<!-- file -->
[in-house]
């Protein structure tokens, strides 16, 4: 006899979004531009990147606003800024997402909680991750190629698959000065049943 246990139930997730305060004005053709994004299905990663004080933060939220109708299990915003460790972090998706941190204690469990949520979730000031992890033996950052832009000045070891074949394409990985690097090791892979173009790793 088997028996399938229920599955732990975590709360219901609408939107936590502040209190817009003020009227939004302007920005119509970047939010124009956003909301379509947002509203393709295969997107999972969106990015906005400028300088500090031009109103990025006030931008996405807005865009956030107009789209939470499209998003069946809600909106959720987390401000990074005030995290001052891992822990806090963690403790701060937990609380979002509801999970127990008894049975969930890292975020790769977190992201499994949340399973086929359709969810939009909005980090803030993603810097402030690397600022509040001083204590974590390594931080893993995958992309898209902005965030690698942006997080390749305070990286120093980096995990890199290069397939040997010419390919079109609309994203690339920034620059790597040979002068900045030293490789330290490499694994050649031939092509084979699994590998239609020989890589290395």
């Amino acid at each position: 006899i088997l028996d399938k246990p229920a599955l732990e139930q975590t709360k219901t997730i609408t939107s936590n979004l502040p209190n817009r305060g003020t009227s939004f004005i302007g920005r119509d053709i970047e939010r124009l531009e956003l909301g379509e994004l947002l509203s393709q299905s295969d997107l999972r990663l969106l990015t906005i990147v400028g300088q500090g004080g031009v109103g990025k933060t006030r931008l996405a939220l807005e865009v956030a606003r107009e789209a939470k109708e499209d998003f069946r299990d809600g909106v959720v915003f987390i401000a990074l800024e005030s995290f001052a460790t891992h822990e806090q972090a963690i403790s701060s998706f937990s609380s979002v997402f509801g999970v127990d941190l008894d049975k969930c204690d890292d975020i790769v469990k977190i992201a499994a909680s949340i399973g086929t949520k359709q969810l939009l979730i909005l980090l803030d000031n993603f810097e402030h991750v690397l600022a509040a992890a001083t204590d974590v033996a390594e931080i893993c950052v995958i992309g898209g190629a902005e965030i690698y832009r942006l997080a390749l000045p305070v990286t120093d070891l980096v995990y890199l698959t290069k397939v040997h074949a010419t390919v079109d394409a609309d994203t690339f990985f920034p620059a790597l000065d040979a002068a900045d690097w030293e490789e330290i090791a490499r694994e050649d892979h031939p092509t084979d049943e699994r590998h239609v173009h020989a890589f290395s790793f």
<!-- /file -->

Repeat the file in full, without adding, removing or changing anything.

[in-house]
């Protein structure tokens, strides 16, 4: 006899979004531009990147606003800024997402909680991750190629698959000065049943 246990139930997730305060004005053709994004299905990663004080933060939220109708299990915003460790972090998706941190204690469990949520979730000031992890033996950052832009000045070891074949394409990985690097090791892979173009790793 088997028996399938229920599955732990975590709360219901609408939107936590502040209190817009003020009227939004302007920005119509970047939010124009956003909301379509947002509203393709295969997107999972969106990015906005400028300088500090031009109103990025006030931008996405807005865009956030107009789209939470499209998003069946809600909106959720987390401000990074005030995290001052891992822990806090963690403790701060937990609380979002509801999970127990008894049975969930890292975020790769977190992201499994949340399973086929359709969810939009909005980090803030993603810097402030690397600022509040001083204590974590390594931080893993995958992309898209902005965030690698942006997080390749305070990286120093980096995990890199290069397939040997010419390919079109609309994203690339920034620059790597040979002068900045030293490789330290490499694994050649031939092509084979699994590998239609020989890589290395």
């Amino acid at each position: 006899i088997l028996d399938k246990p229920a599955l732990e139930q975590t709360k219901t997730i609408t939107s936590n979004l502040p209190n817009r305060g003020t009227s939004f004005i302007g920005r119509d053709i970047e939010r124009l531009e956003l909301g379509e994004l947002l509203s393709q299905s295969d997107l999972r990663l969106l990015t906005i990147v400028g300088q500090g004080g031009v109103g990025k933060t006030r931008l996405a939220l807005e865009v956030a606003r107009e789209a939470k109708e499209d998003f069946r299990d809600g909106v959720v915003f987390i401000a990074l800024e005030s995290f001052a460790t891992h822990e806090q972090a963690i403790s701060s998706f937990s609380s979002v997402f509801g999970v127990d941190l008894d049975k969930c204690d890292d975020i790769v469990k977190i992201a499994a909680s949340i399973g086929t949520k359709q969810l939009l979730i909005l980090l803030d000031n993603f810097e402030h991750v690397l600022a509040a992890a001083t204590d974590v033996a390594e931080i893993c950052v995958i992309g898209g190629a902005e965030i690698y832009r942006l997080a390749l000045p305070v990286t120093d070891l980096v995990y890199l698959t290069k397939v040997h074949a010419t390919v079109d394409a609309d994203t690339f990985f920034p620059a790597l000065d040979a002068a900045d690097w030293e490789e330290i090791a490499r694994e050649d892979h031939p092509t084979d049943e699994r590998h239609v173009h020989a890589f290395s790793f």